The Apparatus Architect

For some time, The Apparatus Architect articles have discussed the importance of defining the mission of the apparatus prior to the development of specifications and meetings with manufacturer’s representatives.Beyond the importance of justifying the...


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For some time, The Apparatus Architect articles have discussed the importance of defining the mission of the apparatus prior to the development of specifications and meetings with manufacturer’s representatives.Beyond the importance of justifying the financial expense for any new apparatus, a fire department must ensure that the final product when delivered and placed into service will meet the operational needs of the fire department and not just simply be the new pumper to replace the oldest unit in the fleet. This article will review several examples that highlight fire departments that focused on designing practical and efficient pieces of apparatus that would enhance the safety and support their operational needs.

At times, it is admittedly difficult to embrace all of the missions that a department must provide while focusing on the most important one of being able to effectively combat any type of structural fire. As many agencies provide a multitude of services including technical rescue, hazardous material mitigation and EMS responses, our basic mission is to provide fire protection and at least some of our apparatus must be designed to meet this need.

 

Meeting local needs

In Prince George’s County, MD, several departments have recently placed new apparatus into service to meet the needs of their response districts. In Fort Washington, Allentown Road Station 32, under the direction of Chief Nick Finamore, operates a short wheelbase Spartan/Crimson pumper with an overall length of 27 feet, six inches. Engine 823 was designed to operate in tight areas and is equipped with a 1,500-gpm pump and 500-gallon water tank. The rear hosebed is just 58 inches from the ground with four attack lines at 1¾, two and 2½ inches. The new apparatus enhanced Station 32’s engine company operations and proves that units do not have to be large in size to provide good service to the community.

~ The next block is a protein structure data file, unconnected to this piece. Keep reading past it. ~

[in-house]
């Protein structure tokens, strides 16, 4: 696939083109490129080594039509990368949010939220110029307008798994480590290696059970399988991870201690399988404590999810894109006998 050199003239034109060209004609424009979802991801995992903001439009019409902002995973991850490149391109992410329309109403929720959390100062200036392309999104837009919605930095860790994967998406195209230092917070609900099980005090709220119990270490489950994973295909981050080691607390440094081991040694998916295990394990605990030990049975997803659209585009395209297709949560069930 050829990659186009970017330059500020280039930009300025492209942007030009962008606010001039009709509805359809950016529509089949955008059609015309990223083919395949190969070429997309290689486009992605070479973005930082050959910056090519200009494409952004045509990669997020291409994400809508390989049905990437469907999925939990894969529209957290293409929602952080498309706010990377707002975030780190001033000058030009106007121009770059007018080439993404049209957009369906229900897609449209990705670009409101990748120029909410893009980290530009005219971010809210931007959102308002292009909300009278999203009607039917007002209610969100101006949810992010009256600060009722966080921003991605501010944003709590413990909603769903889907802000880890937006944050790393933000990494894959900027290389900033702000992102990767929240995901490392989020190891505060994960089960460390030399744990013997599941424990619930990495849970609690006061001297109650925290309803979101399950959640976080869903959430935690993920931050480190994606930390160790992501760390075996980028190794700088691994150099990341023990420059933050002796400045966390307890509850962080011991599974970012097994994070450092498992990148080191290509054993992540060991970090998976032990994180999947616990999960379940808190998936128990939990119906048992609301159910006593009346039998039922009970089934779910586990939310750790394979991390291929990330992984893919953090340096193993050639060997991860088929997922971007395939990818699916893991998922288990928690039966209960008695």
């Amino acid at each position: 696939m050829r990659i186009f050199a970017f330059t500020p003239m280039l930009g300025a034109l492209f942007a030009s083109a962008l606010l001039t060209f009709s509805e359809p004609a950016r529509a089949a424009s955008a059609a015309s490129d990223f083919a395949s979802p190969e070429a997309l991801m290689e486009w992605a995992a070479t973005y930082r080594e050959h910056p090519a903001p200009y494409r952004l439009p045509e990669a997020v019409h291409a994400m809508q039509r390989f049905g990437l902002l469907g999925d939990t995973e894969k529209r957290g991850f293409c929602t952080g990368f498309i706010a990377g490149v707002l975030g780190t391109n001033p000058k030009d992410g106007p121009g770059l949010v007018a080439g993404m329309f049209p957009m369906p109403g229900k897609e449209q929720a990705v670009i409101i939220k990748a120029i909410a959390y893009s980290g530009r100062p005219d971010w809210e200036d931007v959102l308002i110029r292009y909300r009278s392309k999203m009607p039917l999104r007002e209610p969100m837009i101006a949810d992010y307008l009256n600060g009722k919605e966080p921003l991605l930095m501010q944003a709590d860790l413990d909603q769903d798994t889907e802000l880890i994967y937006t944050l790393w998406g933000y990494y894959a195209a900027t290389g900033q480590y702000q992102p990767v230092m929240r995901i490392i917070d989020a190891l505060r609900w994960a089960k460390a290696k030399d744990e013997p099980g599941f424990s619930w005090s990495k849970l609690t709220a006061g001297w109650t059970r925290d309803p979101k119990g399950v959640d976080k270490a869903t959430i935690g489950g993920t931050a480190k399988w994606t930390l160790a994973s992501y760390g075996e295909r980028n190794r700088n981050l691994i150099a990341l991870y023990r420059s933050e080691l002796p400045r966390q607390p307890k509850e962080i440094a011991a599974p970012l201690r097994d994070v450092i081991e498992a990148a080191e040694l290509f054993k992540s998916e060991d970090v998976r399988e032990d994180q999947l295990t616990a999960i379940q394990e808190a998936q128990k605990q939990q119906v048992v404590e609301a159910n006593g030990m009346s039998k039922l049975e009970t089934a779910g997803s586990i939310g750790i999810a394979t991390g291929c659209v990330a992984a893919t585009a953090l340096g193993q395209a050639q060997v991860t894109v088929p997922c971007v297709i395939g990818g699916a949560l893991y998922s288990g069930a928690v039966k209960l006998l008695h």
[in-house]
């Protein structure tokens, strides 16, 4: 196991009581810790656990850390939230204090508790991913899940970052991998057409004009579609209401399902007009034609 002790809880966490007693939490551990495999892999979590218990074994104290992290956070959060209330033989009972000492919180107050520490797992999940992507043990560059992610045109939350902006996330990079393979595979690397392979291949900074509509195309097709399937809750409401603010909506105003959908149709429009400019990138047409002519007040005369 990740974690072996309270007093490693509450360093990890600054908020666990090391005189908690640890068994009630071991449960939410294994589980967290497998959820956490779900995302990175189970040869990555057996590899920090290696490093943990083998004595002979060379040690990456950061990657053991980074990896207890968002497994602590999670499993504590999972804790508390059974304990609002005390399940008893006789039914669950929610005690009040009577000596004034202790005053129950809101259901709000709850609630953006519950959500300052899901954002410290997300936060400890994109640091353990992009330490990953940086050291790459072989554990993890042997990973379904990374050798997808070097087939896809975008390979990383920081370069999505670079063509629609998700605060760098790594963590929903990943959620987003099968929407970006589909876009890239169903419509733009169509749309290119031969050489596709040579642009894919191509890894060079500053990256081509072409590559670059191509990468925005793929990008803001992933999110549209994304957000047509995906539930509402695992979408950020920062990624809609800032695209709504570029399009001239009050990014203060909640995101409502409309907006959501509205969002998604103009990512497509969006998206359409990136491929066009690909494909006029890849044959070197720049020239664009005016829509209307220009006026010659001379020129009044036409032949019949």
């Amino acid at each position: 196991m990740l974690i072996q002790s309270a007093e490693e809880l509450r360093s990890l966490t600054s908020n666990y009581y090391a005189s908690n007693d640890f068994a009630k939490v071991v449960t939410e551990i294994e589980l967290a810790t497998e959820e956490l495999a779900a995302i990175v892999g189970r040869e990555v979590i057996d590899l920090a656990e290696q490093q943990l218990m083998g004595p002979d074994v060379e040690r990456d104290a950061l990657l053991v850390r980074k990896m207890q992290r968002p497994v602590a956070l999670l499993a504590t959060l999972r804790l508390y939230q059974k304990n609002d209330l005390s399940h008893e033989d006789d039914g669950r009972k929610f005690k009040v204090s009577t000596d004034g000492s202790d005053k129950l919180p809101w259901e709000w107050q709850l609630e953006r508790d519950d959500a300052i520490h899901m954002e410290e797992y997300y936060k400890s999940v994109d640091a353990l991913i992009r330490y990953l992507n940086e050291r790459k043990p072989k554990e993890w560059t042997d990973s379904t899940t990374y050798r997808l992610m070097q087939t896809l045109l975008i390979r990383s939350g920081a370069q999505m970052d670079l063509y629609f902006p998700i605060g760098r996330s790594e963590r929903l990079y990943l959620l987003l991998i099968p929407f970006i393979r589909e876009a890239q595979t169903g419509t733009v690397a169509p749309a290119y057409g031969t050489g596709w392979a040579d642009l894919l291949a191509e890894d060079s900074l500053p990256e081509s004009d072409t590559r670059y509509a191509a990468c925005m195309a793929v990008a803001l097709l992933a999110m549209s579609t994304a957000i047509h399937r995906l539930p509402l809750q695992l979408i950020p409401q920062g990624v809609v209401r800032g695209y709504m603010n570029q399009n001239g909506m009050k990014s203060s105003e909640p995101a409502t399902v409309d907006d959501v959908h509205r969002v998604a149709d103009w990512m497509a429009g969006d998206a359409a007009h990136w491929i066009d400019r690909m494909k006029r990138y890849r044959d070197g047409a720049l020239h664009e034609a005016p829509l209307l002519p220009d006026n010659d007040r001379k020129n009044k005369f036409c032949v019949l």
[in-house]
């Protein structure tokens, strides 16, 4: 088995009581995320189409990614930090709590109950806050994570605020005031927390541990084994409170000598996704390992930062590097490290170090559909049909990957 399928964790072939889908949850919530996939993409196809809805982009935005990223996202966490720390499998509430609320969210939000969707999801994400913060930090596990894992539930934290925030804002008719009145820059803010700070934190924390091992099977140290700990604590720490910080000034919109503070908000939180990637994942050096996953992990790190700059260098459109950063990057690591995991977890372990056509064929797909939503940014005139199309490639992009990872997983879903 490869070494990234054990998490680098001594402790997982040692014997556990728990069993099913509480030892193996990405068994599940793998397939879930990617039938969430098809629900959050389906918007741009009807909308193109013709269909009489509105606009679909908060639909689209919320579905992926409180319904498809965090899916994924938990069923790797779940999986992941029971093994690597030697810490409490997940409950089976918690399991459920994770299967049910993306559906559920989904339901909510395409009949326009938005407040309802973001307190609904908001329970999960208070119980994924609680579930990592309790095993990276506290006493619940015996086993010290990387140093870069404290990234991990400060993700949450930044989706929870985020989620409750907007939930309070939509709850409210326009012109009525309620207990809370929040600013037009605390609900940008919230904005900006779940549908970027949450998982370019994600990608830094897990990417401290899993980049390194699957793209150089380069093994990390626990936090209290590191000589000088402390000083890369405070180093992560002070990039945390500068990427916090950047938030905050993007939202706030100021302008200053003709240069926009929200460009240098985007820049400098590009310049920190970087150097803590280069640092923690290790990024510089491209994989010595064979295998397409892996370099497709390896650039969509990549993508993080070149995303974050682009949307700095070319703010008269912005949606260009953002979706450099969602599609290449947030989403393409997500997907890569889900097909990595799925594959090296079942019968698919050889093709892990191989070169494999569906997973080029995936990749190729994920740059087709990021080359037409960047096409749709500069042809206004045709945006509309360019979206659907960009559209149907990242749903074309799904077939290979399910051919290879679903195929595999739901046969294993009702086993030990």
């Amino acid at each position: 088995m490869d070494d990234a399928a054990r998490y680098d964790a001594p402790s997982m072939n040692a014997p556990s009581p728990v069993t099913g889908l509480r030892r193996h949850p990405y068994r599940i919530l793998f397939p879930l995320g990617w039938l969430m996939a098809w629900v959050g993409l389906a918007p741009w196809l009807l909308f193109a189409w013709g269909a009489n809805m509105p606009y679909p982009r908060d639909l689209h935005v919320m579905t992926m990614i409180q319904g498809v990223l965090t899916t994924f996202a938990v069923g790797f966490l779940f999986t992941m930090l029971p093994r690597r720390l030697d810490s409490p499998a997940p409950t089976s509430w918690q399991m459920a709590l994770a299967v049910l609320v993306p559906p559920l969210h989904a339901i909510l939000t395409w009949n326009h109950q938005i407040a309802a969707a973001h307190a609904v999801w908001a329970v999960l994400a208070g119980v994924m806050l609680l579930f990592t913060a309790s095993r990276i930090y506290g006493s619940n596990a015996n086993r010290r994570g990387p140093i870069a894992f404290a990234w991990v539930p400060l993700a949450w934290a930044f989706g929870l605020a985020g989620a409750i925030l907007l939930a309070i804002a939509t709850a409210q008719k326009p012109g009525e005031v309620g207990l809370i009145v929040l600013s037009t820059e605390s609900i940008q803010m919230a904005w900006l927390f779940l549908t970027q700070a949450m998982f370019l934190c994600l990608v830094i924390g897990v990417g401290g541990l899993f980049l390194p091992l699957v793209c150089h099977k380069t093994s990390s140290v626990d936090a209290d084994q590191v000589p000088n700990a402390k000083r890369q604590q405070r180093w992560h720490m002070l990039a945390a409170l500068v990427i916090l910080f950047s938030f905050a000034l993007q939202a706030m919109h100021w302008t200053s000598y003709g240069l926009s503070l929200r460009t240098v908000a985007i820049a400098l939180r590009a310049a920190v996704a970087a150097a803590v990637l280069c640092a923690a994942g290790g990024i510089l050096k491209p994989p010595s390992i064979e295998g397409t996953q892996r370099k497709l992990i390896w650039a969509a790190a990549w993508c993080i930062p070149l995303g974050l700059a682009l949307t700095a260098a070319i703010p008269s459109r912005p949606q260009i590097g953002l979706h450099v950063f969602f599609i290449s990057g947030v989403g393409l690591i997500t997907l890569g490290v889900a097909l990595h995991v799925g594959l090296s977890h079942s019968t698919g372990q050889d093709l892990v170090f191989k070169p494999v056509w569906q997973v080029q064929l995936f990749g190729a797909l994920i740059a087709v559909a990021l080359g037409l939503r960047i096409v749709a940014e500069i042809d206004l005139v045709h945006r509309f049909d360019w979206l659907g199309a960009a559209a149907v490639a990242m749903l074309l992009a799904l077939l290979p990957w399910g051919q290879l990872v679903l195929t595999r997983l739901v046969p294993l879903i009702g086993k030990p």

The College Park Volunteer Fire Department operates as Station 12 in Prince George’s County and protects the University of Maryland campus with numerous high-rise buildings. Chief Bill Corrigan oversees the department’s fleet of two engines, a foam unit, a ladder truck and two ambulances that responded to 4,073 incidents in 2011. Engine 122 is a 2012 Pierce Arrow XT 2,000-gpm pumper that was designed by the department’s apparatus committee to meet the unique needs of its first-due area. The engine is built with a 174½-inch wheelbase with an L-shaped, 500-gallon water tank. The major attack lines come off the rear of the apparatus with a bumper mounted attack line and trash line provided at the left side pump panel. The high-rise packs are carried above the right-side body compartments, which allows personnel to safely deploy them without having to use steps or running boards. Additional safety items include a windshield down-view mirror, backup camera and reinforced stainless-steel bumper.

 

Busy squad unit

For a number of years, Rescue Squad 27 from the Morningside Volunteer Fire Department has been one of the busiest squads in Prince George’s County, responding to more than 2,000 incidents each year. The station in the past had also operated with two engines that account for another 1,200-plus runs. With this in mind, the members set out to design a rescue engine that could operate as a backup to the rescue squad and provide engine company service when required.

Rescue Engine 27 was built by CustomFIRE Apparatus on a Spartan Gladiator chassis after many hours of specification development and work by Captain Mike Poetker with the station’s apparatus committee. The rescue engine was built on a 199-inch wheelbase, overall length of 33 feet and height of 116 inches. The stainless steel body has full-depth compartments on both sides with the ground ladders stored under the hosebed. Using an L-shaped, 500-gallon water tank, the hosebed is 66 inches from the ground with six pre-connected handlines in three different locations. The tool and equipment mounting was done by CustomFIRE to maximize the available space inside the cab and body.

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